Wow, it has been a long time since my last post. So much for the promises that I made in the last post.
Anyway, I really don’t wanna kill this blog, so, rather than aiming of doing something big that turned out I couldn’t commit to (like all those projects that I said in my last post), I decided just to start small and starta writing in this ‘serious’ blog again.
So, for this post, I am going to talk about the very software that I am sure everyone knows of: autoCAD. Yup, working in design department for hydroturbine products forced me to get dirty with this software. I learned it when I was in college but it is not until this past two years that I finally dwelved deeply into the software. Don’t get me wrong, I wont talk about the software itself. I am very much sure that the software itself is effing good (Hell, everyone uses it). What I want to talk about is the good practice of using the software to draw stuff, pretty much like the post about MATLAB good coding practice that I created few years back, cause apparently, I have an acute case of OCD to deal with.
This thought actually came after several month working in my current workplace. While most of my colleague do well (and by well, I mean really really well, as in way better than me) in terms of designing the product, I am afraid they are not doing things well/efficiently/effectively with their autoCAD (or at least that’s what I thought). While this has no impact on the design, works gets really frustrating when you have to edit/correct/modify the drawing because the drawing was not made properly and it really frustrates me (and also tickles my OCD sense); because that what I did when I just started working. So, to avoid future generations making bad autoCAD drawing, I am gonna write a few guidelines that can make you more efficient, and not to mention: more badass with your autoCAD.
1. Be a keyboard commando.
I think most user of autoCAD knows that we can perform action in autoCAD from the toolbars or by typing the command directly from the keyboard. While each person is entitled to their preferences, I personally prefer typing the command directly or what is usually called Keyboard Commando. While you must memorize the command for each action (which I am sure you will memorize it in no time), I find it really helpful to keep my cursor inside the drawing at all the time instead on moving it outside to click on the toolbar and then moving it back again inside the drawing. It is like playing FPS, one hand on keyboard and one hand on mouse. Being a keyboard commando also makes you versatile because you don’t really rely on the GUI (you know, since autoCAD GUI layouts can be changed by anyone and even by autodesk itself when the newer version is released). When I first came to Japan, I had to draw all those drawing in the japanese version of autoCAD and honestly, I am glad I am a keyboard commando, because I dont need to bother to look at those small kanji letter in the toolbar to do what I want. Not to mention saving me the trouble of opening dictionary.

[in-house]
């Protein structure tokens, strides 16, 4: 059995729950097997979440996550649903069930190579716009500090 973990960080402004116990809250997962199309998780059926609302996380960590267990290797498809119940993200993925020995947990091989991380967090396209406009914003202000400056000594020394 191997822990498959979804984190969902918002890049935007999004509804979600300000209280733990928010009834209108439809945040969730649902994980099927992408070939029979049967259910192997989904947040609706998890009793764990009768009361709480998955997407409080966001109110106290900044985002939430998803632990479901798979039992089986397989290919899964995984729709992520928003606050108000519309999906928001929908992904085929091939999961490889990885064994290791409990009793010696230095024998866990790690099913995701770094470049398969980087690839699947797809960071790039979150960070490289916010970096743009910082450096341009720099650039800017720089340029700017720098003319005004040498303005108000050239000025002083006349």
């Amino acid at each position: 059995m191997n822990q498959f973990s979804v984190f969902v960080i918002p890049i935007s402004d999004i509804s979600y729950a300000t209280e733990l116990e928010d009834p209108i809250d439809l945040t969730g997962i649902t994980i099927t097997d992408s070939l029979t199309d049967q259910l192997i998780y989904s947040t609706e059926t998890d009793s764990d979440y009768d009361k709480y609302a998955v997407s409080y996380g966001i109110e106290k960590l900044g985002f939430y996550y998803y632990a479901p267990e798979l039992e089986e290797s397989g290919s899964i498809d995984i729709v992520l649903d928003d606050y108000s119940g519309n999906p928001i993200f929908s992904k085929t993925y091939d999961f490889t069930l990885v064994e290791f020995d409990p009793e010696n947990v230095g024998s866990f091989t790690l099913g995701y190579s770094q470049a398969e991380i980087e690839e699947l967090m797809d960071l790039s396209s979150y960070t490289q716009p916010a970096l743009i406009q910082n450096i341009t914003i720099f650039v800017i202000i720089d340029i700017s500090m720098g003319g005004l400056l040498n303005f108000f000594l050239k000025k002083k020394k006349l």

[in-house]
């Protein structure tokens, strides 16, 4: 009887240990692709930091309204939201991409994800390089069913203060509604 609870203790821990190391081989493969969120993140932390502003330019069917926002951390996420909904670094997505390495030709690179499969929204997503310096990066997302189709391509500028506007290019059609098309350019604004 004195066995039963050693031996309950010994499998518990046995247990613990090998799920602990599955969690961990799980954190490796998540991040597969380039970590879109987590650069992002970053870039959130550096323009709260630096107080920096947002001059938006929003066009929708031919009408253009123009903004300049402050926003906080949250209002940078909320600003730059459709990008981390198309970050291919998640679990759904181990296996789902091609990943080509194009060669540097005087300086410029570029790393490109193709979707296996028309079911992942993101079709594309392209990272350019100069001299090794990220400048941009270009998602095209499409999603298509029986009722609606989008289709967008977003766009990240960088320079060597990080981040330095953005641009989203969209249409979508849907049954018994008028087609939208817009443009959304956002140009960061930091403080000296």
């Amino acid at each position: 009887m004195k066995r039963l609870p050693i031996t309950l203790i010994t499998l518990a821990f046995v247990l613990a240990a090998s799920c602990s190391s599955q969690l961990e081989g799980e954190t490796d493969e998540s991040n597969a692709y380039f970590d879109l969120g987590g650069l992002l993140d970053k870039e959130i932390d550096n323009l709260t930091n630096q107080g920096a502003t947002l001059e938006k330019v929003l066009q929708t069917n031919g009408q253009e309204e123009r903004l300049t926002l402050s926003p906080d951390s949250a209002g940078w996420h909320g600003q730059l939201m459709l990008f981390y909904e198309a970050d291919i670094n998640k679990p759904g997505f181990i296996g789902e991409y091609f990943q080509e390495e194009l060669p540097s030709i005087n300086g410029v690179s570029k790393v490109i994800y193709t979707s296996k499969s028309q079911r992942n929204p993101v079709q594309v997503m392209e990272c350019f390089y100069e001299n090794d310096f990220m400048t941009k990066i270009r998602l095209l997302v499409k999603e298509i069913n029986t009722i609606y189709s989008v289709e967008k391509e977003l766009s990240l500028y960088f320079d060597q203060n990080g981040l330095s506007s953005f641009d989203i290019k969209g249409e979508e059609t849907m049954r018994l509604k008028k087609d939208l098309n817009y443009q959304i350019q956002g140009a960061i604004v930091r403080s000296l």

2. Use block and create a good block structure.
This one is kinda hard to explain. Basically, when you are creating several identical objects in your drawing, the clean/right/elegant way to do it is by drawing it and define it as a block and then copy it to the place that you want. Yup, this way, this object are ‘linked’ to a definition, so that we you want to edit it, just edit the block definition and viola, all those object updates itself. This saves you the trouble of finding all those parts one by one and edit them manually. Not to mention that apparently, by using block to define several objects leads to smaller CAD file size and apparently makes autoCAD run faster than if it is not defined as a block. But again, for the latter, I might be wrong because I didn’t exactly measure it. Just my plain feeling.
Aside from that, even though you are going to have one object in just one place, sometimes it is also a good idea to make it a block. Why? Because sometimes drawing gets so complicated that every object comes on top on the other and it become really hard to distinguish whether a line belong to which objects. By making it a block will also makes your life easier when you want to select that particular object, for example to be moved or copied or even deleted. Yep, saves you the trouble of selecting each line one by one.
One thing that I need to mention though is that when you define a block, make sure to define the origin point. What is that? It is a place to show you the control point of your block. With this control point, you can easily move the block by clicking on those points, so yeah, no need to waste your energy typing ‘M’ just to move the block. This control point will also be the axis of your rotation if you decided that you want to change the orientation of the block via the properties panel. See, one more reason to use block. By default, the origin is always set to 0,0 every time you are about to complete defining a block, so, be sure to adjust it properly with your block definition.